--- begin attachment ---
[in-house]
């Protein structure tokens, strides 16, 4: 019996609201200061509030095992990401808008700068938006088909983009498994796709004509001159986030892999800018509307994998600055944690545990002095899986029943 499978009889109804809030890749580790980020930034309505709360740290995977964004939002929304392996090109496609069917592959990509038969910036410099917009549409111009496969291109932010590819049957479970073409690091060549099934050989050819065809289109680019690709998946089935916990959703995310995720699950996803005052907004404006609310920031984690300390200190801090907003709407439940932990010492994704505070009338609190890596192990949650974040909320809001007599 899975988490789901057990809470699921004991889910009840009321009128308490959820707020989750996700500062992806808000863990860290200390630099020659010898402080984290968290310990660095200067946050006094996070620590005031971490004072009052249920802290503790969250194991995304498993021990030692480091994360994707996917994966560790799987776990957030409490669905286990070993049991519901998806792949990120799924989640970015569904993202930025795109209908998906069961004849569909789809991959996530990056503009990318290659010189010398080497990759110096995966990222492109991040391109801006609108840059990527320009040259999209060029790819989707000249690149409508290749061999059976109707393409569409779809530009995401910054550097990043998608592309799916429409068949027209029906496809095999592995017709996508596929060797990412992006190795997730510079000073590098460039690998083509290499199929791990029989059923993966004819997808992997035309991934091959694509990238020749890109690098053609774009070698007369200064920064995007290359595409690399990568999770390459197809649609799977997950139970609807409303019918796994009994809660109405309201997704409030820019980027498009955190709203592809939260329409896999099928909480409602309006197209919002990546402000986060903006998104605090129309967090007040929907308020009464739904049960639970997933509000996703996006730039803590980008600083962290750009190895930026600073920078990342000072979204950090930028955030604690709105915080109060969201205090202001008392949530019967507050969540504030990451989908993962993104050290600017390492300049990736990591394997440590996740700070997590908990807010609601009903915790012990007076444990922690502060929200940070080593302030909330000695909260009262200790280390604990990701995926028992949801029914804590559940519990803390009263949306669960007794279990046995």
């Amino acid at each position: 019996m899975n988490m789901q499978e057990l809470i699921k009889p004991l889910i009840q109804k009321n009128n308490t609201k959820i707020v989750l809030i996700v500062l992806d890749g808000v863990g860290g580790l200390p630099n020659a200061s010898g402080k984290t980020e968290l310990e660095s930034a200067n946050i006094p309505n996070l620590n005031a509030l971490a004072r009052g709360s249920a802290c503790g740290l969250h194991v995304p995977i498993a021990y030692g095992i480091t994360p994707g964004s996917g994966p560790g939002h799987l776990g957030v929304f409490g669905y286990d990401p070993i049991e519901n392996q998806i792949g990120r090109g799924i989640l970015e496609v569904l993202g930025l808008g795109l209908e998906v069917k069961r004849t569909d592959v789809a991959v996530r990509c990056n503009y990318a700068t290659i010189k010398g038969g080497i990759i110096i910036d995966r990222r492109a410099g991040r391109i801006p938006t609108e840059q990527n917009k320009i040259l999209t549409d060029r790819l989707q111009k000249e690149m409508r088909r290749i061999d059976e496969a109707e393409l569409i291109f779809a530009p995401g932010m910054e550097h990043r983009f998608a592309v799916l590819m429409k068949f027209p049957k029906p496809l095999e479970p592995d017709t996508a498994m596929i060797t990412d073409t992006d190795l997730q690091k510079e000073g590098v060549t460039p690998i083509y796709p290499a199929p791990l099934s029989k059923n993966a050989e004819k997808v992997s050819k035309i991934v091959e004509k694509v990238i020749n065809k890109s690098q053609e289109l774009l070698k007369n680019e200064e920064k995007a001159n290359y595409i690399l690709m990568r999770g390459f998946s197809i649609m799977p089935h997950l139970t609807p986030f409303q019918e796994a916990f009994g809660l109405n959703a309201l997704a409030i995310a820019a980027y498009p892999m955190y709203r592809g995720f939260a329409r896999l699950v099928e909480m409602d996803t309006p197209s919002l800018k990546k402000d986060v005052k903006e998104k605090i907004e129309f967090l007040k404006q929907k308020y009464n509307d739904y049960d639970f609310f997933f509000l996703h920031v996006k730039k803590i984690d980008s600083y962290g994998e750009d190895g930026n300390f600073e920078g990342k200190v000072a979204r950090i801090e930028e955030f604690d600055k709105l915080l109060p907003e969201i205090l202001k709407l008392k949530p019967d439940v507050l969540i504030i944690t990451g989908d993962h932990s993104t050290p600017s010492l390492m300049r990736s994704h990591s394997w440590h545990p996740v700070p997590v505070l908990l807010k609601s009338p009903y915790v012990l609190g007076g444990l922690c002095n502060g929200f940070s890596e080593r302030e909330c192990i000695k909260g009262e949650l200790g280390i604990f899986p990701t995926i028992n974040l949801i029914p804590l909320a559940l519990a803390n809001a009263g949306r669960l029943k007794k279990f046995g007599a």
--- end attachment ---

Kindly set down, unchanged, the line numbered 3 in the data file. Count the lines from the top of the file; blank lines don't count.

């Amino acid at each position: 019996m899975n988490m789901q499978e057990l809470i699921k009889p004991l889910i009840q109804k009321n009128n308490t609201k959820i707020v989750l809030i996700v500062l992806d890749g808000v863990g860290g580790l200390p630099n020659a200061s010898g402080k984290t980020e968290l310990e660095s930034a200067n946050i006094p309505n996070l620590n005031a509030l971490a004072r009052g709360s249920a802290c503790g740290l969250h194991v995304p995977i498993a021990y030692g095992i480091t994360p994707g964004s996917g994966p560790g939002h799987l776990g957030v929304f409490g669905y286990d990401p070993i049991e519901n392996q998806i792949g990120r090109g799924i989640l970015e496609v569904l993202g930025l808008g795109l209908e998906v069917k069961r004849t569909d592959v789809a991959v996530r990509c990056n503009y990318a700068t290659i010189k010398g038969g080497i990759i110096i910036d995966r990222r492109a410099g991040r391109i801006p938006t609108e840059q990527n917009k320009i040259l999209t549409d060029r790819l989707q111009k000249e690149m409508r088909r290749i061999d059976e496969a109707e393409l569409i291109f779809a530009p995401g932010m910054e550097h990043r983009f998608a592309v799916l590819m429409k068949f027209p049957k029906p496809l095999e479970p592995d017709t996508a498994m596929i060797t990412d073409t992006d190795l997730q690091k510079e000073g590098v060549t460039p690998i083509y796709p290499a199929p791990l099934s029989k059923n993966a050989e004819k997808v992997s050819k035309i991934v091959e004509k694509v990238i020749n065809k890109s690098q053609e289109l774009l070698k007369n680019e200064e920064k995007a001159n290359y595409i690399l690709m990568r999770g390459f998946s197809i649609m799977p089935h997950l139970t609807p986030f409303q019918e796994a916990f009994g809660l109405n959703a309201l997704a409030i995310a820019a980027y498009p892999m955190y709203r592809g995720f939260a329409r896999l699950v099928e909480m409602d996803t309006p197209s919002l800018k990546k402000d986060v005052k903006e998104k605090i907004e129309f967090l007040k404006q929907k308020y009464n509307d739904y049960d639970f609310f997933f509000l996703h920031v996006k730039k803590i984690d980008s600083y962290g994998e750009d190895g930026n300390f600073e920078g990342k200190v000072a979204r950090i801090e930028e955030f604690d600055k709105l915080l109060p907003e969201i205090l202001k709407l008392k949530p019967d439940v507050l969540i504030i944690t990451g989908d993962h932990s993104t050290p600017s010492l390492m300049r990736s994704h990591s394997w440590h545990p996740v700070p997590v505070l908990l807010k609601s009338p009903y915790v012990l609190g007076g444990l922690c002095n502060g929200f940070s890596e080593r302030e909330c192990i000695k909260g009262e949650l200790g280390i604990f899986p990701t995926i028992n974040l949801i029914p804590l909320a559940l519990a803390n809001a009263g949306r669960l029943k007794k279990f046995g007599a």